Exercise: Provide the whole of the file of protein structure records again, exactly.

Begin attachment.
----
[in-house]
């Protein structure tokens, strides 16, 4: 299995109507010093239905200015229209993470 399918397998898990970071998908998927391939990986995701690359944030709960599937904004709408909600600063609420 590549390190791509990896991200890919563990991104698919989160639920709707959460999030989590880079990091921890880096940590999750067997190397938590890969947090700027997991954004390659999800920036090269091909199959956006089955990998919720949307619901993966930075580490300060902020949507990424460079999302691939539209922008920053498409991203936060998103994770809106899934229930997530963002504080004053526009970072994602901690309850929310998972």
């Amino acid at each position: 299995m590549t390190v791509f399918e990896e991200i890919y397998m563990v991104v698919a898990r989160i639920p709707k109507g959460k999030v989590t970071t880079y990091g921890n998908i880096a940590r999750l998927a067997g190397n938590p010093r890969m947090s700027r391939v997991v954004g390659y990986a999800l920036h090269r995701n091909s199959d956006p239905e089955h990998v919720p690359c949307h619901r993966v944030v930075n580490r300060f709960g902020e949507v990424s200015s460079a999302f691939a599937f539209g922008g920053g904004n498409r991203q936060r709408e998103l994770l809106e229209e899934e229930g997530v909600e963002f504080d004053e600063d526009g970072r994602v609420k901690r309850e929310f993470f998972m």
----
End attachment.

[in-house]
């Protein structure tokens, strides 16, 4: 299995109507010093239905200015229209993470 399918397998898990970071998908998927391939990986995701690359944030709960599937904004709408909600600063609420 590549390190791509990896991200890919563990991104698919989160639920709707959460999030989590880079990091921890880096940590999750067997190397938590890969947090700027997991954004390659999800920036090269091909199959956006089955990998919720949307619901993966930075580490300060902020949507990424460079999302691939539209922008920053498409991203936060998103994770809106899934229930997530963002504080004053526009970072994602901690309850929310998972």
């Amino acid at each position: 299995m590549t390190v791509f399918e990896e991200i890919y397998m563990v991104v698919a898990r989160i639920p709707k109507g959460k999030v989590t970071t880079y990091g921890n998908i880096a940590r999750l998927a067997g190397n938590p010093r890969m947090s700027r391939v997991v954004g390659y990986a999800l920036h090269r995701n091909s199959d956006p239905e089955h990998v919720p690359c949307h619901r993966v944030v930075n580490r300060f709960g902020e949507v990424s200015s460079a999302f691939a599937f539209g922008g920053g904004n498409r991203q936060r709408e998103l994770l809106e229209e899934e229930g997530v909600e963002f504080d004053e600063d526009g970072r994602v609420k901690r309850e929310f993470f998972m």